for the 75th birthday of Toots Thielemans (music), and I heard it and
5 minutes later I had the lyrics. And I met Simone by coincidence through a mutual
friend, Margeaux Lampley, and then we decided that we'd do this project and that
he would come to the Netherlands and we would work on it together and then record
together, accompanied by a trio but on the last day before the recording was planned
they cancelled on me - But due to I got to meet Tim - on the very same day they
cancelled on me I had dinner with a friend of mine who knew Tim Harmony. This friend
of mine, who is totally not in the music business and he was the kibbutz brother
of Tim; you see in the Kibbutz, you have an adopting father. My friend told me "Well
I know he plays the harmonica, I don't know how well (Tim is the best harmonica
player in the world), Maybe you should give him a call". The next day I found myself
in Tim's House talking about music, and making music for a number of hours. I've
added a percussion line later with Patrick De Bree, after he heard me in a performance
with Tim. I sang a couple of songs with his band and Patrick was the drummer and
afterwards he went to me and said "I really like the way you sing, you really croon",
and it was great match because I really liked the way he was playing percussions.
He's really minimalistic. I said: "Well, you know what? Let's experiment. Let's
see how you do with the album!" And he plays the percussions in the album not as
drums or percussions, but as an extra instrument, so the result is very interesting
to hear. However the album is about "less is more", it's very minimalistic. So there
are a lot of gaps there and that's part of what I've tried to create, kind of a
dreamy atmosphere that lets the listener listen, shut their eyes, smile, enjoy,
think, cry… invoking emotions, thoughts and good energy. Feeling one's own emotions.
Eventually the synergy between us all created this CD. Does this answer your question?
How did you choose the tracks to tell your own story?
The album is composed of eight standards (with a twist), and 2 originals. The
last standard "It was almost like a song", is actually the conclusion of my relationship.
It was almost like a song, but at the end it fell apart. It's not really a jazz
standard. It's a country standard. The only jazz artist who recorded this song was
Johnny Hartman and me! It was a song, I thought it was perfect, and we called ourselves
soul mates, but it was at the end the illusion broke down and the song was not was
off key and didn't rhyme.
What do you mean by "almost like a song"?
If you take a song it should not hurt your ears. That's a song. OK? But this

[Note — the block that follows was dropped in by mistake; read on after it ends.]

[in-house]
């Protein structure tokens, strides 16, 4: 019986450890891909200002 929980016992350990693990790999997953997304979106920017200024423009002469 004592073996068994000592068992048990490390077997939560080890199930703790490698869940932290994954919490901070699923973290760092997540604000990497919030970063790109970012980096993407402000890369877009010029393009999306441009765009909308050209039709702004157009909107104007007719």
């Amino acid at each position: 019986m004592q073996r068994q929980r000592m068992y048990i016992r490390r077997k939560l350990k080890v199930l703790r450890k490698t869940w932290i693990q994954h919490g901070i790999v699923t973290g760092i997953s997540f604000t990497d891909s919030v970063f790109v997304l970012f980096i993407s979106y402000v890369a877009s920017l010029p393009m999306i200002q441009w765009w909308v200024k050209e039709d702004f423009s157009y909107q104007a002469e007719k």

was almost like a song. There were too many dissonances there. There were too many
interruptions, too many things that didn't add up. Reflecting back on my relationship
and on the text brought me back to my relationship. Both are linked together: "January
through December it was such a perfect year, then the sun became a dying ember,
all at once you weren't here……" That's really almost like a song. And the rest of
the tracks are really representing various periods in a relationship: the dreamy
era, the learning to know each other period (should be all the time), the disillusion,
the compromises, the working on a relationship period. I do all the songs very storytelling-like,
very Rubato-like with a lot of tempo changes in the middle, but the atmosphere is
dreamy; I think about a garden, about caressing the petals of a rose, and believing
that you are there. Quiet night of quiet stars, is one phase of my relationship.
I've Grown Accustomed to Your Face is also another phase of my relationship (realization
that you cannot be apart). They were all carefully selected.
Now I've got another question for you: Is this record
self produced? Where can people buy it?
This record is self-produced. People can buy this record via the major internet
(to name a few) if they look up Guy Zinger - Project out of the blue. It will be
also available in retail stores. on CDbaby.com there is option to by the CD itself.
On my site there's a lot of information on myself and on the album, and samples
(temporary mixes) of the tracks without percussion…. There are also samples with
the percussion in the internet shops, but only of 30 seconds. My site is
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Publishing Date: 05/12/2010